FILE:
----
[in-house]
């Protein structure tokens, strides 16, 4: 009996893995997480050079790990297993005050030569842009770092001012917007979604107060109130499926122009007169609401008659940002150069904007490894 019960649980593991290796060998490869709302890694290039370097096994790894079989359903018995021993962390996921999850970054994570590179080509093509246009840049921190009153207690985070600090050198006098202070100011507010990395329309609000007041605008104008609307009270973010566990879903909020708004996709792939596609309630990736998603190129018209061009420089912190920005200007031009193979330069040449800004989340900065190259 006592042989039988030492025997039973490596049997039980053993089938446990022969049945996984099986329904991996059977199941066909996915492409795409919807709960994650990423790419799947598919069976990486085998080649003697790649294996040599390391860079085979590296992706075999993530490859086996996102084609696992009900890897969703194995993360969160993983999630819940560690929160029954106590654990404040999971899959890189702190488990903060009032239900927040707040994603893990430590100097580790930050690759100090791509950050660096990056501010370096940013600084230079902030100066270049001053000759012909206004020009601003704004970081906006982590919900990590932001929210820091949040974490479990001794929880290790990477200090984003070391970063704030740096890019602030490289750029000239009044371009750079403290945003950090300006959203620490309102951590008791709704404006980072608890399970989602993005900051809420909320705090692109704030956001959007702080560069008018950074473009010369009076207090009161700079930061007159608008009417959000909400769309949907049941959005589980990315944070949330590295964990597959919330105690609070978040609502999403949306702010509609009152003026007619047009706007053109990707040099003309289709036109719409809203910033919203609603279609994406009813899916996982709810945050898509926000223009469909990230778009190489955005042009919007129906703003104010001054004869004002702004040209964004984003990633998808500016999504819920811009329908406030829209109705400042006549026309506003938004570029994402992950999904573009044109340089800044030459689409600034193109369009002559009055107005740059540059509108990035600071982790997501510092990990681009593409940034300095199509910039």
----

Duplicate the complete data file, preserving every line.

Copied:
[in-house]
């Protein structure tokens, strides 16, 4: 009996893995997480050079790990297993005050030569842009770092001012917007979604107060109130499926122009007169609401008659940002150069904007490894 019960649980593991290796060998490869709302890694290039370097096994790894079989359903018995021993962390996921999850970054994570590179080509093509246009840049921190009153207690985070600090050198006098202070100011507010990395329309609000007041605008104008609307009270973010566990879903909020708004996709792939596609309630990736998603190129018209061009420089912190920005200007031009193979330069040449800004989340900065190259 006592042989039988030492025997039973490596049997039980053993089938446990022969049945996984099986329904991996059977199941066909996915492409795409919807709960994650990423790419799947598919069976990486085998080649003697790649294996040599390391860079085979590296992706075999993530490859086996996102084609696992009900890897969703194995993360969160993983999630819940560690929160029954106590654990404040999971899959890189702190488990903060009032239900927040707040994603893990430590100097580790930050690759100090791509950050660096990056501010370096940013600084230079902030100066270049001053000759012909206004020009601003704004970081906006982590919900990590932001929210820091949040974490479990001794929880290790990477200090984003070391970063704030740096890019602030490289750029000239009044371009750079403290945003950090300006959203620490309102951590008791709704404006980072608890399970989602993005900051809420909320705090692109704030956001959007702080560069008018950074473009010369009076207090009161700079930061007159608008009417959000909400769309949907049941959005589980990315944070949330590295964990597959919330105690609070978040609502999403949306702010509609009152003026007619047009706007053109990707040099003309289709036109719409809203910033919203609603279609994406009813899916996982709810945050898509926000223009469909990230778009190489955005042009919007129906703003104010001054004869004002702004040209964004984003990633998808500016999504819920811009329908406030829209109705400042006549026309506003938004570029994402992950999904573009044109340089800044030459689409600034193109369009002559009055107005740059540059509108990035600071982790997501510092990990681009593409940034300095199509910039």